Keenan Briefings

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Health Care Reform: Employer Mandate Penalty Notices Coming Soon

November 07, 2017

Under the Affordable Care Act (ACA), an Applicable Large Employer (ALE) may be subject to a penalty if it fails to offer its ACA defined full-time (FT) employees and their dependents minimum essential coverage (MEC) that is affordable and provides minimum value (MV). There are two Employer Mandate penalties:

  1. “A” Penalty – ALE fails to offer MEC to at least 95% (70% for 2015) of its ACA defined FT employees and their dependents.
  2. “B” Penalty – ALE offers MEC to 95% (70% for 2015) of its ACA defined FT employees and their dependents but does not offer it to all of its ACA defined FT employees and their dependents or it is unaffordable or does not provide MV.

Although the Employer Mandate went into effect on January 1, 2015, the Internal Revenue Service (IRS) has not sent out penalty notices to ALEs. New “Frequently Asked Questions” on the IRS website indicate they will start issuing notices in “late 2017” that will inform ALEs about potential liability for the 2015 calendar year.

THE NOTICE

The IRS will send Letter 226J if it determines that, for at least one month in the year, one or more of the ALE’s FT employees was enrolled in Exchange coverage, the employee claimed a premium tax credit and the ALE did not qualify for an affordability safe harbor or other relief. The determination is based on information reported to the IRS on Forms 1094-C and 1095-C plus information reported by the Exchanges.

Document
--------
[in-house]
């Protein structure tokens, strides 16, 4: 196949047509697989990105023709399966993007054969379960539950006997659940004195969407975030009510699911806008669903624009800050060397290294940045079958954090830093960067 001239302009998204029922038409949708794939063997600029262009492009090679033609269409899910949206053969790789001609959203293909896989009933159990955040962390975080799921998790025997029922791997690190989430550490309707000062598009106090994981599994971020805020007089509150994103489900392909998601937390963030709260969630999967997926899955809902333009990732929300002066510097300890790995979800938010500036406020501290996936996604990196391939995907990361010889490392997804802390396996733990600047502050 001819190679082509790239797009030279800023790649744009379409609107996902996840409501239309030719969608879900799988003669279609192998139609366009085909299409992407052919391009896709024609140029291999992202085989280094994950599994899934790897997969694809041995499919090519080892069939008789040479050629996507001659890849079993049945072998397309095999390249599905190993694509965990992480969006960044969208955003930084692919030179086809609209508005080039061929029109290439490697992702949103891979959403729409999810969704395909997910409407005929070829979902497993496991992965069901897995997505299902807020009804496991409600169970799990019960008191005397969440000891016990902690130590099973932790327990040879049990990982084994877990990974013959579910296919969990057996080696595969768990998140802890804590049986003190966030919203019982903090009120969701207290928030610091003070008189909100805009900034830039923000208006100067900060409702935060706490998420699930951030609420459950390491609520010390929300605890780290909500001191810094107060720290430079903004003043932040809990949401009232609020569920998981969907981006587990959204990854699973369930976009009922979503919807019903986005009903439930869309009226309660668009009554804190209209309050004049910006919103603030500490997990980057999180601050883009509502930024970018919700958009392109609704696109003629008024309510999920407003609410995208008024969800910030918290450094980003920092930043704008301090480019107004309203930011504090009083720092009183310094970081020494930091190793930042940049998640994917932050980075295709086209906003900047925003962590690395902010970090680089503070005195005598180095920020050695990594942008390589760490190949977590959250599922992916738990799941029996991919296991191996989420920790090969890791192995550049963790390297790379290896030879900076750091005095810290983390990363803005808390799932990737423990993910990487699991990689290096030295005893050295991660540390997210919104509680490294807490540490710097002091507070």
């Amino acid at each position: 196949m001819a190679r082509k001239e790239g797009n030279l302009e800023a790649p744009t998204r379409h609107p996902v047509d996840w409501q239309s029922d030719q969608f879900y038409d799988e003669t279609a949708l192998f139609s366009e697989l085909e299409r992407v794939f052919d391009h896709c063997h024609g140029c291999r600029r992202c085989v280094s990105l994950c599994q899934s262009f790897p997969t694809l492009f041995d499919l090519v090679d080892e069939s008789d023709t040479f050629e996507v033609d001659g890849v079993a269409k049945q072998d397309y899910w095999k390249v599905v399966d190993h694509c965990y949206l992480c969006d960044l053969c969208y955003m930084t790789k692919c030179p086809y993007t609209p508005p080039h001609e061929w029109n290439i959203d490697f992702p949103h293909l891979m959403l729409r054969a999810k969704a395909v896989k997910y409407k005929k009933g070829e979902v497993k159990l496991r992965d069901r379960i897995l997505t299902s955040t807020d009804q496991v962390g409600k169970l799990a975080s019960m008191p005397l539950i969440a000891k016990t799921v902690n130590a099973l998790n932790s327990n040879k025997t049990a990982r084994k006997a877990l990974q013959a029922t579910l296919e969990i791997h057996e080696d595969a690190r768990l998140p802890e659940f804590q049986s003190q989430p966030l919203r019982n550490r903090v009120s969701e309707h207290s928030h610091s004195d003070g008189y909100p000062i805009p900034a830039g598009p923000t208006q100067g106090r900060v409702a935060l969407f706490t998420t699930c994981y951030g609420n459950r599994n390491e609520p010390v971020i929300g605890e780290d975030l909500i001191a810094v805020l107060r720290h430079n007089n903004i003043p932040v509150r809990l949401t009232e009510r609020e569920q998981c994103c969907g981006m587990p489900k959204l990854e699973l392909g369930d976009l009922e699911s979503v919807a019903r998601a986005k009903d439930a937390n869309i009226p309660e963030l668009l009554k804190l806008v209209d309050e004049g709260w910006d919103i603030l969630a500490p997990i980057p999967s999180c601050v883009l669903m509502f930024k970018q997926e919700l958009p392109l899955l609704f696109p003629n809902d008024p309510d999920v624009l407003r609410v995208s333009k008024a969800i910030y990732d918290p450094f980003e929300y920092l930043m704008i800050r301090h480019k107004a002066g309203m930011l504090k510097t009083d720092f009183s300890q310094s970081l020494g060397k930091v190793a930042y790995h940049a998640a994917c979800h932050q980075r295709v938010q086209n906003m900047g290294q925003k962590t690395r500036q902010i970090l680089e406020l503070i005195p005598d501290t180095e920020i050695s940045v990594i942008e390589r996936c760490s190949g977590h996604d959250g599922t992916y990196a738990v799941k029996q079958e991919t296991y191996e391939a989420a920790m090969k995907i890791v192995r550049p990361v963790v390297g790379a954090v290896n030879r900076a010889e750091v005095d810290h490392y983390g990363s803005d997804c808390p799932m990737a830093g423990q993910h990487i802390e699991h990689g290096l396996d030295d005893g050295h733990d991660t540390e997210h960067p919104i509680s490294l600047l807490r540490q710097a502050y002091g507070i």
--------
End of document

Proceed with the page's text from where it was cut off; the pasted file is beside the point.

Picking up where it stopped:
Letter 226J will include a summary table itemizing the proposed penalty month by month, including whether liability is for the “A” or “B” penalty. It will also include a list of employees on Form 14765 that indicates, by calendar month, each ACA defined FT employee who claimed a premium tax credit and the indicator codes, if any, the ALE reported on lines 14 and 16 of the employee’s Form 1095-C. The ALE will be given the name and contact information for a specific IRS employee who will be available to answer questions about the letter.

RESPONDING TO THE NOTICE

The IRS will explain in the letter what actions the ALE should take if it agrees or disagrees with the proposed penalty and will provide Form 14764 for the ALE to respond. The ALE’s response will be due by the response date shown on Letter 226J, which will generally be 30 days from the date of letter. The IRS will acknowledge receipt of the ALE’s response by sending a Letter 227 that will describe further actions the ALE may need to take.

If, after receipt of Letter 227, the ALE disagrees with the proposed or revised penalty, the ALE may request a pre-assessment conference with the IRS Office of Appeals. Instructions for filing an appeal will be provided in Letter 227. If the ALE does not respond to either Letter 226J or Letter 227, the IRS will assess the penalty and issue a notice and demand for payment. The notice will instruct the ALE how to make payment.

NEXT STEPS

Employers subject to the Employer Mandate need to be prepared to receive and respond, if necessary, to Letter 226J and they need to be ready to respond quickly to meet the 30-day deadline. If you have not already done so, identify who in your organization will be responsible for receiving and responding to these notices. Tell your mailroom to keep an eye out for these notices so they can make sure they get to the right person in a timely manner. Also, make sure your records for 2015 are readily accessible, including information about eligibility, offers of coverage, and affordability. Employers using third-party vendors for tracking and reporting should work with their vendor to ensure timely access to the data.

Please contact your Keenan Account Manager for questions regarding this Briefing or if you require any additional information.

 

Keenan & Associates is not a law firm and no opinion, suggestion, or recommendation of the firm or its employees shall constitute legal advice. Clients are advised to consult with their own attorney for a determination of their legal rights, responsibilities and liabilities, including the interpretation of any statute or regulation, or its application to the clients’ business activities.